This was also the infancy of aviation and soon the very first floatplanes were landing at Red Lake with prospectors and provisions. In 1936 Red Lake gained the notoriety of being the busiest airport in the world! That superlative is based on the number of landings and takeoffs per day, all of them on water. It wasn't until 1948 that a road was made to Red Lake.
Little gold mines popped up all around the lake, including the west end where Bow Narrows Camp is found. A couple of hundred people worked at the west end mines and a few built homes primarily in three locations: the narrows and bays right where camp is found, Pipestone Bay and Golden Arm. There were homes and stores, a doctor and even post offices. But the big strikes happened at the other end of the lake where the town is now located. By the 1940s everyone had moved to the eastern end. Some of them took their houses with them, either by disassembling the logs and floating them in a boom or if a frame building, taking off the boards and hauling them by boat or over the ice.
Lots of people just abandoned the buildings altogether. When my family came to Bow Narrows Camp in 1961 these old buildings were still standing but were already in poor condition. The tar paper that had covered their roofs had given way a decade earlier and almost all of the boards and logs were badly rotten. It was eerie to go into these places. In a few there were still coats hung on hooks, dishes in the cupboard and even tins of dried food laying around. We never took any of these things because, as my dad said, "This still belongs to somebody and they might come back."
But in fact, they never did.
The cabins fell down and rotted. The clearings where the cabins were located eventually filled in with trees and today there isn't a sign of any buildings at all. If you searched on your hands and knees you probably couldn't find anything. Steel cans and nails turned to rust. The only thing you can find at most sites today is the odd glass jar and maybe a chunk of a shoe.
There isn't much left of the mines either. Mostly there is only the waste rock pile that came from making the underground shaft. This is just a pile of broken stones and can easily be mistaken for natural rock. It seems amazing that where there were communities fewer than 100 years ago, now there is just forest.
But we really shouldn't be surprised because communities have come and gone here for thousands of years. First Nations people have lived here since the glaciers retreated 10,000 years ago. And ironically, there is more evidence of their existence than there is of the gold rush prospectors even though those last immigrants had full benefit of what is considered modern society -- things like steel and machinery.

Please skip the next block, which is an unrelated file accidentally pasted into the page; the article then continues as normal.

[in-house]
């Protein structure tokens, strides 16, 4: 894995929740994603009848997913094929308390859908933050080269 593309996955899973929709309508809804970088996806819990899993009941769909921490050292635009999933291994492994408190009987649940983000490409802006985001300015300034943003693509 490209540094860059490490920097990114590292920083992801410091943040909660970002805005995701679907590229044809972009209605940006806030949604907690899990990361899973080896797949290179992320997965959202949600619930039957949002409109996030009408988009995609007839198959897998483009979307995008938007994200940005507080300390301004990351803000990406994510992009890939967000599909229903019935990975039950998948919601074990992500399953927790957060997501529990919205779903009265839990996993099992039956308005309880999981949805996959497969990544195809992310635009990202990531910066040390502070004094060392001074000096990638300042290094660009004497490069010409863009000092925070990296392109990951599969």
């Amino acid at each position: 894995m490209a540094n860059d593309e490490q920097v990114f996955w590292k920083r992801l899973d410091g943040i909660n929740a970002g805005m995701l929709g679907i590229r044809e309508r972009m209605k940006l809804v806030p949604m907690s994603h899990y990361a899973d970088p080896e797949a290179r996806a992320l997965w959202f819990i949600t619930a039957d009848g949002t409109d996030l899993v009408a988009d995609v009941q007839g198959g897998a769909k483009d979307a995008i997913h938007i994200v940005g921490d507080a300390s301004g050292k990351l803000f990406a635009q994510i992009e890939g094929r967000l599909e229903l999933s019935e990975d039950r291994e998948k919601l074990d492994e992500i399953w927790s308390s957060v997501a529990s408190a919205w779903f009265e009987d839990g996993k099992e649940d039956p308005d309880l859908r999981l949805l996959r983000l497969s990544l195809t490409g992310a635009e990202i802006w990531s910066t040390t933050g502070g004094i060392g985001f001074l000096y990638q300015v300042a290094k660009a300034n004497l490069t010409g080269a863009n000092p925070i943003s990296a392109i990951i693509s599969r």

I suspect that last statement will raise some eyebrows. Evidence? What evidence? they will say.
It takes a trained eye to see it, I will admit, and it took me 50 years and a son with a passion for archeology to show me the light. Remnants of previous peoples are everywhere around Red Lake.
These include arrow and spear points as well as flakes from making both. There are also lots of pottery shards.
My epiphany happened two years ago when Matt and I took some time to explore an island that we had never set foot upon. Upon landing the boat, Matt picked up some point flakes. We set forth across the island and ended up detouring around a windfall area and coming back out to the lake where Matt picked up a full spear point. We then took the boat to the other side of the island where Matt made another discovery; under a piece of galvanized metal left from the gold rush era was a broken spear point from perhaps 1,000 years ago. And beneath that was a point from maybe 5,000 years ago. All of this was laying right on the surface with just some moss covering it.
"It is ubiquitous," said Matt, who has searched all around the west end of the lake. "It's everywhere."
To prove a point we just boated to any place that might have been a good place to camp, sheltered spots for winter camps and exposed places for summer. We found pottery shards in all of them.
"How many people do you think lived here?" I asked.
"I don't know but lots," he replied. "Don't forget," he cautioned, that this took place over thousands of years."
But lots of the pottery bits are from the same period, isn't that right? I asked. He agreed.
"Could there have been more people living here then than there are now?" I wondered. "In fact, could the population today be the least the lake has seen in thousands of years?"
It's not out of the range of possibility, he said.


Click to go back to our website
Click to see the latest on the blog

Friday, March 17, 2017

The deep purple falls...and stars begin to twinkle

Kim Gross photo
Mike Boyer steers for home. Lonnie Boyer photo
There is a wonderful rhythm to life at camp and one of the neatest things is what happens each evening.
One by one the fishing boats return to their docks. Their occupants get out and someone brings fish into the fish house for cleaning. The others head to their screened porches, sit down with a drink and watch another wonderful day come to an end.
The loons, like night watchmen, call back and forth to each other until everything seems to their satisfaction and they become silent.
The whole camp is eventually still, except perhaps for a few late-night card players. It is often them who, just before calling it a night, walk outside and find there are northern lights. The rest of us are already asleep, preparing for another glorious day on the water.